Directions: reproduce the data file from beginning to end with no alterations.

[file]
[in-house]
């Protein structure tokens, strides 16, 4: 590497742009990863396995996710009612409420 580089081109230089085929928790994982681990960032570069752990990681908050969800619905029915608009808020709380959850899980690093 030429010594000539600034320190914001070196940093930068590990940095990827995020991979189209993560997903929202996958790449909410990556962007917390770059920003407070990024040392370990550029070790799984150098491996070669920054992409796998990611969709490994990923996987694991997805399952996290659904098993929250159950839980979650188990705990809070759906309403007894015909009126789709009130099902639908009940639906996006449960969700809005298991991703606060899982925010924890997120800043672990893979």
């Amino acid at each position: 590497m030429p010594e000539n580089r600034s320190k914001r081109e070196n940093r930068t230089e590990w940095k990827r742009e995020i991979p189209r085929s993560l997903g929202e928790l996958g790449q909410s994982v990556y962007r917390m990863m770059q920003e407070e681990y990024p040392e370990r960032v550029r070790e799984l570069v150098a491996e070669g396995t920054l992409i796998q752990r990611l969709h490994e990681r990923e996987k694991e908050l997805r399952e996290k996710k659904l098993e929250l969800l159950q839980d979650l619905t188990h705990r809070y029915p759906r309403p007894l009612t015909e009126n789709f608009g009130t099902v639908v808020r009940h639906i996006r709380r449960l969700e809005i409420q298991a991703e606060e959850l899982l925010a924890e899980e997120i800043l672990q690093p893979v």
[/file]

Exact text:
[in-house]
């Protein structure tokens, strides 16, 4: 590497742009990863396995996710009612409420 580089081109230089085929928790994982681990960032570069752990990681908050969800619905029915608009808020709380959850899980690093 030429010594000539600034320190914001070196940093930068590990940095990827995020991979189209993560997903929202996958790449909410990556962007917390770059920003407070990024040392370990550029070790799984150098491996070669920054992409796998990611969709490994990923996987694991997805399952996290659904098993929250159950839980979650188990705990809070759906309403007894015909009126789709009130099902639908009940639906996006449960969700809005298991991703606060899982925010924890997120800043672990893979």
């Amino acid at each position: 590497m030429p010594e000539n580089r600034s320190k914001r081109e070196n940093r930068t230089e590990w940095k990827r742009e995020i991979p189209r085929s993560l997903g929202e928790l996958g790449q909410s994982v990556y962007r917390m990863m770059q920003e407070e681990y990024p040392e370990r960032v550029r070790e799984l570069v150098a491996e070669g396995t920054l992409i796998q752990r990611l969709h490994e990681r990923e996987k694991e908050l997805r399952e996290k996710k659904l098993e929250l969800l159950q839980d979650l619905t188990h705990r809070y029915p759906r309403p007894l009612t015909e009126n789709f608009g009130t099902v639908v808020r009940h639906i996006r709380r449960l969700e809005i409420q298991a991703e606060e959850l899982l925010a924890e899980e997120i800043l672990q690093p893979v």